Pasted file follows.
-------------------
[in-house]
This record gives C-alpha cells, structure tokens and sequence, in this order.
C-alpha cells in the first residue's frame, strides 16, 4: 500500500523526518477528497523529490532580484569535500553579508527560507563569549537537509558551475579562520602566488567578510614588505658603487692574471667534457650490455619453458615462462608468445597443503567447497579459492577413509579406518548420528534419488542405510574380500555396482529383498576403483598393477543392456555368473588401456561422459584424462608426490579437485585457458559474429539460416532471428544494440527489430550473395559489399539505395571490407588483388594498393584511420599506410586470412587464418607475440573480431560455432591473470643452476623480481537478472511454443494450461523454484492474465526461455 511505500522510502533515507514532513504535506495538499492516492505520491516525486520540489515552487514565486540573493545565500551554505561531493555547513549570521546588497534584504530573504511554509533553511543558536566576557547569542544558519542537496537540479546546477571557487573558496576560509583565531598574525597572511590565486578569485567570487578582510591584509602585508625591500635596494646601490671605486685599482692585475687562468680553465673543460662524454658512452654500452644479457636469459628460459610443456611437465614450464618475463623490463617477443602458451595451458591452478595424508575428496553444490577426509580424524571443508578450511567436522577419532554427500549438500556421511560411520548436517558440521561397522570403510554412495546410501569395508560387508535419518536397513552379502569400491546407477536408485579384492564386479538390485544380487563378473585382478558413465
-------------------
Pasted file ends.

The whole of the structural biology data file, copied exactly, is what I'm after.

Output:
[in-house]
This record gives C-alpha cells, structure tokens and sequence, in this order.
C-alpha cells in the first residue's frame, strides 16, 4: 500500500523526518477528497523529490532580484569535500553579508527560507563569549537537509558551475579562520602566488567578510614588505658603487692574471667534457650490455619453458615462462608468445597443503567447497579459492577413509579406518548420528534419488542405510574380500555396482529383498576403483598393477543392456555368473588401456561422459584424462608426490579437485585457458559474429539460416532471428544494440527489430550473395559489399539505395571490407588483388594498393584511420599506410586470412587464418607475440573480431560455432591473470643452476623480481537478472511454443494450461523454484492474465526461455 511505500522510502533515507514532513504535506495538499492516492505520491516525486520540489515552487514565486540573493545565500551554505561531493555547513549570521546588497534584504530573504511554509533553511543558536566576557547569542544558519542537496537540479546546477571557487573558496576560509583565531598574525597572511590565486578569485567570487578582510591584509602585508625591500635596494646601490671605486685599482692585475687562468680553465673543460662524454658512452654500452644479457636469459628460459610443456611437465614450464618475463623490463617477443602458451595451458591452478595424508575428496553444490577426509580424524571443508578450511567436522577419532554427500549438500556421511560411520548436517558440521561397522570403510554412495546410501569395508560387508535419518536397513552379502569400491546407477536408485579384492564386479538390485544380487563378473585382478558413465